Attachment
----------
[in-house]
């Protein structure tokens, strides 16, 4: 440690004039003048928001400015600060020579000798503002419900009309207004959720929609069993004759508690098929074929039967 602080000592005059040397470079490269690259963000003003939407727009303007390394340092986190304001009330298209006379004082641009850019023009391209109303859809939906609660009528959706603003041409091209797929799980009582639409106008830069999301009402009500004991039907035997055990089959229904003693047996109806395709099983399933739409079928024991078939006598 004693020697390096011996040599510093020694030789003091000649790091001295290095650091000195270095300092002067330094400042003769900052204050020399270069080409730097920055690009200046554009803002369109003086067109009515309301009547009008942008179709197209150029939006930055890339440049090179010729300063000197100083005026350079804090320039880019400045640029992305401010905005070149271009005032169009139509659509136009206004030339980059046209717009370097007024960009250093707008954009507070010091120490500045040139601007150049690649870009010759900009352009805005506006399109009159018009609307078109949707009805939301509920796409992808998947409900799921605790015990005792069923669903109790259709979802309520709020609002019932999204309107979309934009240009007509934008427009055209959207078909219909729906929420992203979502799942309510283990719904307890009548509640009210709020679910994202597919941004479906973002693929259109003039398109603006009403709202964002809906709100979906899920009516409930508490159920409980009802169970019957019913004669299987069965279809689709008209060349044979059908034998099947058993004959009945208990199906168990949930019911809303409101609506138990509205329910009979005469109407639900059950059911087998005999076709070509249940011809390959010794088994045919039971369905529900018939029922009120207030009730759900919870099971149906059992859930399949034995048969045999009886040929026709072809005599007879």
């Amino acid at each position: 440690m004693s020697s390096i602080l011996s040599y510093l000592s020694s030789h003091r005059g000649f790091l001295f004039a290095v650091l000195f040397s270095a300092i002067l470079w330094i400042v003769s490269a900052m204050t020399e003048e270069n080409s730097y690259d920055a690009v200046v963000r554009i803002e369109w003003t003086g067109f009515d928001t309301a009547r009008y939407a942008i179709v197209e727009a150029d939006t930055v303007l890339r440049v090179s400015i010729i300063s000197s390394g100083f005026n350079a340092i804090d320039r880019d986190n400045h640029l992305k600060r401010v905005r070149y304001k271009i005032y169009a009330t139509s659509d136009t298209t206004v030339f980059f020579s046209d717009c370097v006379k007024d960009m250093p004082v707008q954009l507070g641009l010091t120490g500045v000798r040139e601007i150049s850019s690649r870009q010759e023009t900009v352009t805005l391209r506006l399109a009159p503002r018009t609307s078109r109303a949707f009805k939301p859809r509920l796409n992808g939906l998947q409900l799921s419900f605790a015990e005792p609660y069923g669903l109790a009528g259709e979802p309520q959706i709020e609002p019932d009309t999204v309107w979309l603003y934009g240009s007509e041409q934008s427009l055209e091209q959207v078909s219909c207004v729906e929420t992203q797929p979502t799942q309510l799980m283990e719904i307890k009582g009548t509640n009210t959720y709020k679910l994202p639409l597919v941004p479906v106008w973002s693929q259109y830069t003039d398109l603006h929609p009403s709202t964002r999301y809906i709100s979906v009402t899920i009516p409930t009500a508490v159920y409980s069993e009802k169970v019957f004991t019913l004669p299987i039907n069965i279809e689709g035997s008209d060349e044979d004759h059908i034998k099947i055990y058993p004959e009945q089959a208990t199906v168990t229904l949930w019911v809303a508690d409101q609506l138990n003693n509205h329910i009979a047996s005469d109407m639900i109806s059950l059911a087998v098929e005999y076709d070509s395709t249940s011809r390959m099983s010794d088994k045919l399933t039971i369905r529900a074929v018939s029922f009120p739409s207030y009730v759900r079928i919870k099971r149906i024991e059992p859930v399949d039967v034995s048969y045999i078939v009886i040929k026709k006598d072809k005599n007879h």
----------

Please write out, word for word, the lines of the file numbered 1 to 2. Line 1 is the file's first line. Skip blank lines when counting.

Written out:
[in-house]
């Protein structure tokens, strides 16, 4: 440690004039003048928001400015600060020579000798503002419900009309207004959720929609069993004759508690098929074929039967 602080000592005059040397470079490269690259963000003003939407727009303007390394340092986190304001009330298209006379004082641009850019023009391209109303859809939906609660009528959706603003041409091209797929799980009582639409106008830069999301009402009500004991039907035997055990089959229904003693047996109806395709099983399933739409079928024991078939006598 004693020697390096011996040599510093020694030789003091000649790091001295290095650091000195270095300092002067330094400042003769900052204050020399270069080409730097920055690009200046554009803002369109003086067109009515309301009547009008942008179709197209150029939006930055890339440049090179010729300063000197100083005026350079804090320039880019400045640029992305401010905005070149271009005032169009139509659509136009206004030339980059046209717009370097007024960009250093707008954009507070010091120490500045040139601007150049690649870009010759900009352009805005506006399109009159018009609307078109949707009805939301509920796409992808998947409900799921605790015990005792069923669903109790259709979802309520709020609002019932999204309107979309934009240009007509934008427009055209959207078909219909729906929420992203979502799942309510283990719904307890009548509640009210709020679910994202597919941004479906973002693929259109003039398109603006009403709202964002809906709100979906899920009516409930508490159920409980009802169970019957019913004669299987069965279809689709008209060349044979059908034998099947058993004959009945208990199906168990949930019911809303409101609506138990509205329910009979005469109407639900059950059911087998005999076709070509249940011809390959010794088994045919039971369905529900018939029922009120207030009730759900919870099971149906059992859930399949034995048969045999009886040929026709072809005599007879």